A group of moderate Republicans who denounce anonymous campaign spending in elections say their Political Action Committee, or PAC, plays by the rules.
PACs have been the source of so-called dark money over the last few elections cycles, and a lot of that spending in Montana has been aimed at helping more conservative Republicans win primary campaigns.
The moderates say this time they’re fighting back--in a transparent way.
“We think the extremists and their dark money groups have taken this party some place it doesn’t belong,” said Sen. Bruce Tutvdt (R-Kalispell), one of the leaders of the moderate lawmakers calling themselves “Responsible Republicans.”
That group broke away from conservative leadership to vote with Democrats on some of the biggest issues of the last legislative session. Conservatives like Senate Majority Leader Art Wittich (R-Bozeman) describe it as a betrayal, calling the moderates “crossover Republicans joining with Democrats to grow government.”
The divide between the two sides appears to be growing wider ahead of this June’s primary election.
The anonymous group American Tradition Partnership, or ATP, made headlines the last couple election cycles for blasting moderates in Republican primaries with negative campaign mailers and other ads. ATP has dropped off the radar since then, after accusations it was illegally coordinating with candidates.
Moderate Senator Tutvedt says it doesn’t matter if ATP plays a part in this election or not, a lot of the same forces will still be at play.
“They can sprout these things up in a heartbeat,” Tutvedt said of conservatives. “All they gotta do is find some dark money donor and away they go.”
“Frankly, I think you’re gonna see the fact that a lot of people criticizing dark money are hypocrites,” Sen. Wittich said. “They’re out there raising money, they’re going to spend money, they’ve been out recruiting candidates against conservatives legislators.”
The moderates do not shy away from the fact they are raising money for primary advertising, in fact they’re proud of it—calling their PAC a “light money” PAC.
“We want to be able to say, you know what, you can run a campaign properly, you can be honest, and Montana deserves that kind of politics,” he said.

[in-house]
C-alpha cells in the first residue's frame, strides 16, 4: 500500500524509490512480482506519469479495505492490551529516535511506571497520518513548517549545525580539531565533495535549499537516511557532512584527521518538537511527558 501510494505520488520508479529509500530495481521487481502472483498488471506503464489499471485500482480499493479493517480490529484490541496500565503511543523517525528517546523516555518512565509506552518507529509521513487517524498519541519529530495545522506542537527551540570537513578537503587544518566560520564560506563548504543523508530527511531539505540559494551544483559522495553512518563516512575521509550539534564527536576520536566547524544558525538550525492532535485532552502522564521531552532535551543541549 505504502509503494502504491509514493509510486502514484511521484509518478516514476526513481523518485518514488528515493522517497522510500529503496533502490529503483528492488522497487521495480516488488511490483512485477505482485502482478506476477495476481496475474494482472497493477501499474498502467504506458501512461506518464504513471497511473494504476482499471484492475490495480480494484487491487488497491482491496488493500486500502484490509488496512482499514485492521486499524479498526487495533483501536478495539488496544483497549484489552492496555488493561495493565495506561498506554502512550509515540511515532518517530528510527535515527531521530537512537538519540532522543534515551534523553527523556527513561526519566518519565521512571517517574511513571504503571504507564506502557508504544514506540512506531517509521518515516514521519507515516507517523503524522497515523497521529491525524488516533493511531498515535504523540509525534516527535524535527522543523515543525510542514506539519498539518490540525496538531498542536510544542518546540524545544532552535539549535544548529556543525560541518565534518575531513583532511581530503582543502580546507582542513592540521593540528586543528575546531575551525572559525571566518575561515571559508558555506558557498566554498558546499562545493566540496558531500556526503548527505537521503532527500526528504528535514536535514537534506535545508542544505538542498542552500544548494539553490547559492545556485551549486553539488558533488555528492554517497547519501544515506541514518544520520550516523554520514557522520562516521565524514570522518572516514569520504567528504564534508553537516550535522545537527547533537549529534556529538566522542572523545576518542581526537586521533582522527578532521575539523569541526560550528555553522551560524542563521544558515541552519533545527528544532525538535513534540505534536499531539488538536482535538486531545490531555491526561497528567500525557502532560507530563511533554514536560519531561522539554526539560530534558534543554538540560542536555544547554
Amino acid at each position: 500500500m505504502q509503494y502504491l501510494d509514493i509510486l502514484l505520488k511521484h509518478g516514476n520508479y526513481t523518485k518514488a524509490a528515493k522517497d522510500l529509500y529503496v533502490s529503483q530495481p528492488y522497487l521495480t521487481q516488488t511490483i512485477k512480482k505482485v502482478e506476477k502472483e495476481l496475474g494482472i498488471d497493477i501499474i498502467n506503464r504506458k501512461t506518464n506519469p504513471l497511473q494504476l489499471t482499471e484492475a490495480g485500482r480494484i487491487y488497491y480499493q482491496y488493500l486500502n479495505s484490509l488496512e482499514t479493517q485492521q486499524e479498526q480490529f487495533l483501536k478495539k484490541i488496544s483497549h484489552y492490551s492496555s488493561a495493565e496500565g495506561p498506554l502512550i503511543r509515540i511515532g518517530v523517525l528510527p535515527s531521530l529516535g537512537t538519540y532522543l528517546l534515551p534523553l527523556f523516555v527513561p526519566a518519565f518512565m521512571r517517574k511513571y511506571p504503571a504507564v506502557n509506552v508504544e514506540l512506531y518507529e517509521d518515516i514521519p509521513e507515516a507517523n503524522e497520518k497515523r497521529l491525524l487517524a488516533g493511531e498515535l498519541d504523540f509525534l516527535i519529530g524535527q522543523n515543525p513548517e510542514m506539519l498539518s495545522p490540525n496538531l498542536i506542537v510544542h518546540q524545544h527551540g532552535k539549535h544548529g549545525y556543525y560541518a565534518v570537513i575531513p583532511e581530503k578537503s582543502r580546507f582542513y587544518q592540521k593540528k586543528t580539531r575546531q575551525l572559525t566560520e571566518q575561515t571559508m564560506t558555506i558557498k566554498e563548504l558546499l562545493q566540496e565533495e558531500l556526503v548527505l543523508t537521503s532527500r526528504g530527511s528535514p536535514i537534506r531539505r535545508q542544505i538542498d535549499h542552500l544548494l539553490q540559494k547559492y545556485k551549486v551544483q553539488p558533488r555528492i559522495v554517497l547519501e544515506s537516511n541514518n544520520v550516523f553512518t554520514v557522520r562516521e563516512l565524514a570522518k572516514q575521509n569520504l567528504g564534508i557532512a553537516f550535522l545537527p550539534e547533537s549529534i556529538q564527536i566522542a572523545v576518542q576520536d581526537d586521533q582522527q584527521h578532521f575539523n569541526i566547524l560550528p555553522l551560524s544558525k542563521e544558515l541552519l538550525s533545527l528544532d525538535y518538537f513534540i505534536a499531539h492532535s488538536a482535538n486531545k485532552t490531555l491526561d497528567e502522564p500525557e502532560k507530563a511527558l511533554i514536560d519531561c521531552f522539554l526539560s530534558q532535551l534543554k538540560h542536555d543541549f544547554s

They call it Montana Business Advocates for Sensible Elections, or Montana BASE PAC. Montana BASE has been filing detailed donor lists with state commissioner of political practices. Commissioner Jon Motl said it’s actually what all PACs should be doing.
“They are following the law where others may not be,” he said.
But that transparency actually brings up an interesting issue. Remember, PACs are supposed to be third-party groups—totally unaffiliated with a candidate’s campaign. That’s how American Tradition Partnership got in trouble, for working with candidates. If you look at the list of donors to the Montana BASE PAC (again, the PAC which will be fighting to elect moderate Republican candidates), the first person on that list is Sen. Bruce Tutvedt, donating $5000.
This list is packed with moderate GOP lawmakers, some who are running for re-election in this primary.
“I can’t be there, I can’t be on the committee, I shouldn’t have any prior knowledge of what they’re doing or what they’re mailing,” Tutvedt said describing the rules for candidates. He does not have to run this time around, so he’s not speaking directly for himself there.
This issue of illegal coordination between political committees and candidates also made news this week after two Washington D.C.-based nonprofits alleged such cooperation between Republican U.S. House candidate Ryan Zinke and a PAC he originally created.
Tutvedt said keeping the candidate’s campaigns completely separate from the PAC’s activity will be a tough balance.
“It’s gonna take a little evolution here to get this right,” Tutvedt said. “You want clean elections, but you want them to be able to function, you want people to be able to give advice, you want groups that do have a political reason to be.”
As for the tone of this light money PAC’s advertising, Tutvedt said a lot of it will be on the attack.
“Negative Campaigning is legal and negative campaigning works,” he said.
He believes Montana BASE should be able to accomplish its goals just by showing the voting records of conservatives. What a coincidence, that’s what Sen. Wittich with the conservatives said they want to do.
“Looking at people’s record, instead of trying to throw personal slights at one another and give the voters what they deserve,” he said.
One way or another, both sides will have money to spread that message.